I wanted to rejoice when that glass office building in Chicago was destroyed.
Yeah. I’ll explain. Sit back and listen ye to a tale of hope, healing, and the American spirit. That might sound a little deep for a pop culture column, but hey; it’s Independence Day and since I can’t set off any fireworks here to commemorate the 235th birthday of our nation, I’ll testify to her strength of character instead.
No one needs me to tell you that we are coming up on the 10th anniversary of the 9/11 attacks. And no one needs a reminder of what the mood in this country was like in the years following those attacks. The images of the burning towers and the aftermath of their destruction were painful to watch, and the constant barrage of such images has forever made it impossible to put them far out of our minds. The vast majority of us can make no claim of a first-degree connection to any of the victims; we didn’t know anything about the people who worked in those towers or were flying on those planes; we couldn’t put any human faces on the tragedy so instead we symbolized it with images from afar: two proud, shiny towers glistening in the morning sun, even as endless clouds of black smoke poured from their wounds.
We quickly realized in the days that followed that it wasn’t only these images in their ravaged state that were painful to see; we also felt twinges of loss and sadness when we saw past images of these iconic buildings, when they still stood tall, proud and seemingly indestructible in a time where the possibility of such an atrocity had barely even crossed our minds. The feelings were not unlike looking at the pictures of a loved one hanging on the wall; a loved one who was taken from us unexpectedly. And oftentimes, if looking at such a picture or image instills feelings of sadness, we can think of only one way to deal with this sadness.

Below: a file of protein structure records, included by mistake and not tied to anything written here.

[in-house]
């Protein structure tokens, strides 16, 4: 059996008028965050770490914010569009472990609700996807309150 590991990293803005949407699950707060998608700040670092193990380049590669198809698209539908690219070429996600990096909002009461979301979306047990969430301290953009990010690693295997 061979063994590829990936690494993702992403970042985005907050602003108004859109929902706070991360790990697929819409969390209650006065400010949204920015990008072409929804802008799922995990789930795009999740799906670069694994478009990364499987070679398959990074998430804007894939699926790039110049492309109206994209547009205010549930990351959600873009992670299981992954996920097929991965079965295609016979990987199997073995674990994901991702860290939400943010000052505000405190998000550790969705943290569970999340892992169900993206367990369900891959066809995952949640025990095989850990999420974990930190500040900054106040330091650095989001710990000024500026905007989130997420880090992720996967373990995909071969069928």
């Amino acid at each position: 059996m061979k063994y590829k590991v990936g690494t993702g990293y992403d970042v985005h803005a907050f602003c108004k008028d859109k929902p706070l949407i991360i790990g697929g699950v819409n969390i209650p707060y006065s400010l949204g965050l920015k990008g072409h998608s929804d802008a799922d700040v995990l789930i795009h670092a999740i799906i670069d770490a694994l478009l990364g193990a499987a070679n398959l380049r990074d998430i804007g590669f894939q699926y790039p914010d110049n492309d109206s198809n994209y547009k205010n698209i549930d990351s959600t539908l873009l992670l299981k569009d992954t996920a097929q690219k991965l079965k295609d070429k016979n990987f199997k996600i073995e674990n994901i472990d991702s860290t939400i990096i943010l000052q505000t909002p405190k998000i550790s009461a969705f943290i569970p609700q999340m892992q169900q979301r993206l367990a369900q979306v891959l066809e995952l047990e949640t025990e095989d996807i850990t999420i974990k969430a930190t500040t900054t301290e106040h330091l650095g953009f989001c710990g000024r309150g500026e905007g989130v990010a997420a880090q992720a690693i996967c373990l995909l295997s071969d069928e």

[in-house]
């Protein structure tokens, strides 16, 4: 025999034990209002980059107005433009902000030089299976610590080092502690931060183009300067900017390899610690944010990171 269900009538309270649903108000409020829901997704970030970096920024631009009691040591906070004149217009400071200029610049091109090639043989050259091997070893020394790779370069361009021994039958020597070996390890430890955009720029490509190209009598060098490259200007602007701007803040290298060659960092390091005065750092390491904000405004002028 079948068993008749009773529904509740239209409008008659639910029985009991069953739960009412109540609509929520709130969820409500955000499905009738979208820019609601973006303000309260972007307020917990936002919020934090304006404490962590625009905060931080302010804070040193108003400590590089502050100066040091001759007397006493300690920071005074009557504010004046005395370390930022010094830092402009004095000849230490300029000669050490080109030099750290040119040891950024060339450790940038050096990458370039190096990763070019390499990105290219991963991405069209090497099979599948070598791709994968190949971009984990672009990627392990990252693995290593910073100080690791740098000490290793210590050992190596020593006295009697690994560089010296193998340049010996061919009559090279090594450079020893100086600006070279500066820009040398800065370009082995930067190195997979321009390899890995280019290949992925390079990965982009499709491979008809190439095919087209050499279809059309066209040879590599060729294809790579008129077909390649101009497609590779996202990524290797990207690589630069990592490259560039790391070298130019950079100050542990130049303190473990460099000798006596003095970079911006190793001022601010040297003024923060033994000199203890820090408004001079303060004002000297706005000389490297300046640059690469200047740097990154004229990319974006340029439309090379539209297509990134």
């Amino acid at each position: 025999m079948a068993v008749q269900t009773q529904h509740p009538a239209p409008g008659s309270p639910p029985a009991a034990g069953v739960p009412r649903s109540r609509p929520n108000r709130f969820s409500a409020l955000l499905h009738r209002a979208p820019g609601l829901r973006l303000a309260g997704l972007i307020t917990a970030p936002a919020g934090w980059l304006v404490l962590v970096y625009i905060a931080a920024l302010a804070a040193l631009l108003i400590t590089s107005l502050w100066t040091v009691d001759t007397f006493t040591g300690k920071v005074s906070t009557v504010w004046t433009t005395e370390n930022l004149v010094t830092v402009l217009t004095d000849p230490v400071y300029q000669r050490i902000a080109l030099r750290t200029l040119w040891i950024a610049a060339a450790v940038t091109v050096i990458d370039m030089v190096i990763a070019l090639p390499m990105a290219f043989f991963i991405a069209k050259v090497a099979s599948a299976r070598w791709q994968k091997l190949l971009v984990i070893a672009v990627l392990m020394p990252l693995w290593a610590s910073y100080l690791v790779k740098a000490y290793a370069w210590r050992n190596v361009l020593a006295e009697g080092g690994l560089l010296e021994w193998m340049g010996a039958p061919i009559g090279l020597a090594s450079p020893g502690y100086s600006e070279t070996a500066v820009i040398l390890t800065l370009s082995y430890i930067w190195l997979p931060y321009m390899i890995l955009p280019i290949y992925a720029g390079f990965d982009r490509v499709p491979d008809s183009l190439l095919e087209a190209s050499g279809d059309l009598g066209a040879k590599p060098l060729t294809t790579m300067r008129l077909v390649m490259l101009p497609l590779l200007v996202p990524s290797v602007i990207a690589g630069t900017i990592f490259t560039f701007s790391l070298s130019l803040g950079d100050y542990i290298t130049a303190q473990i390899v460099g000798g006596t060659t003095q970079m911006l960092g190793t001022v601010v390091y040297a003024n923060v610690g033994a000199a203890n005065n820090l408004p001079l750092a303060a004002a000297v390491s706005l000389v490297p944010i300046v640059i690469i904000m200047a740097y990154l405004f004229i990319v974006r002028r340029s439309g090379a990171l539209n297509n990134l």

We don’t look.
Prior to 9/11, there was rarely a film or TV episode featuring the New York skyline that didn’t show the World Trade Center towers. But, either out of concerns over viewer sensitivity, or perhaps merely concerns that images of the towers would be a distraction to viewers, the entertainment world’s answer to the above was often to excise any such images. Films in production (2002’s Spider-Man, for example) were altered before release. New TV show episodes featuring stock views of the skyline had these shots edited or cut. Syndicated shows and movies that had already been rerun prior to 9/11 were now newly modified to trim any scenes showing the buildings.
It felt like someone was putting that loved one’s picture face down on the mantle. It felt wrong. But as the years passed, and we became accustomed to a forever-altered skyline, we adjusted as we do to any loss and tried to move on. In a post-9/11 entertainment world, images of the towers were henceforth rarely if ever seen in any pre-9/11 TV series or film.